Economy Likely to Grow 4% This Year: Fixed Income Exec

Despite the unrest in the Middle East and the rising cost of oil, the U.S. economy is likely to see 3.5- to- 4 percent growth this year, Stephen Walsh, CIO of Western Asset Management, told CNBC on Tuesday.

"We like the durability of the recovery. You know in a lot of ways, away from housing and construction, the U.S. recovery here actually looks pretty decent to us," Walsh said.

Western Asset Management is a fixed-income firm with nearly half a trillion dollars in assets.

Walsh cited a number of factors contributing to the economic momentum, including improved balance sheets for consumers and corporations, as well as strong exports.

"Coporate balance sheets are in great shape. They certainty have the ability to spend money and they're starting to hire. It's been slow—that's certainly one of the missing links in this recovery—but we do think it's gradual and will pick up from here," he added.

Based on the housing prices bottoming out, Walsh has a middle view of the housing market. But added, there are opportinities in the non-agency mortgage sector.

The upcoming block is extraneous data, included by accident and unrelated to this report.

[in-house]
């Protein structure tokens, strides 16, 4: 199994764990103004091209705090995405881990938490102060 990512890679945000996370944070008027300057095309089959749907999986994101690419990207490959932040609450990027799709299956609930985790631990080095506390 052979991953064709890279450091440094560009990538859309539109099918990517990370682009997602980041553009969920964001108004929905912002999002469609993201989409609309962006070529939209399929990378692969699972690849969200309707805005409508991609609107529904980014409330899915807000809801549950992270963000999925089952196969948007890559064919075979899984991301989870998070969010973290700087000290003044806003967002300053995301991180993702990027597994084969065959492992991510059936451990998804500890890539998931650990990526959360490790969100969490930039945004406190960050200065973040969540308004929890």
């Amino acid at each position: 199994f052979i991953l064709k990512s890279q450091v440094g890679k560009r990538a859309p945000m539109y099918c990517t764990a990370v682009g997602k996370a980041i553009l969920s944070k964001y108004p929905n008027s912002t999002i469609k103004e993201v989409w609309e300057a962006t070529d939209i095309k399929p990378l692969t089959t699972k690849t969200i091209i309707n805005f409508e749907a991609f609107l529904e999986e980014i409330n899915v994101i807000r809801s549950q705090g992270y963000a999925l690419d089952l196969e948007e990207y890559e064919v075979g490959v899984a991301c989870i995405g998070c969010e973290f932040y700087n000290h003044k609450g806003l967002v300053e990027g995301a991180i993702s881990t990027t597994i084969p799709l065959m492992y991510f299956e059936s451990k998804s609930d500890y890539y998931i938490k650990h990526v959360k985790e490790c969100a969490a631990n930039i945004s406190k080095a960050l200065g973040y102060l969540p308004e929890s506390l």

"Our positive view on the non-agency mortgage sector is not based on a really bullish view for housing. It is based on a perception that the prices in that sector are very conservative. They are reflecting conservative expectations, something like probably a 10 percent further decline in home prices from here are already reflective in the prices," he said.

"But to really get negative on that sector, based on where the securities are priced, you have to have a view that would have housing down more than 10 percent," added Walsh.

"It's a deeply distressed market. Out of all the risk asset sectors within fixed-income, its recovered the least since the crisis in '08," he went on to say.

With the latest Fed strategy to give the economy a boost, known as QE2 (quantitative easing), set to end on June 30, Walsh is not focused on what the Fed is doing in terms of the fixed-income market.

"We're not going to base our interest rate view on what happens when the Fed stops. Where are the fundamentals for inflation in the economy that's going to determine where interest rates are—not what the Federal Reserve may be up to," he concluded.

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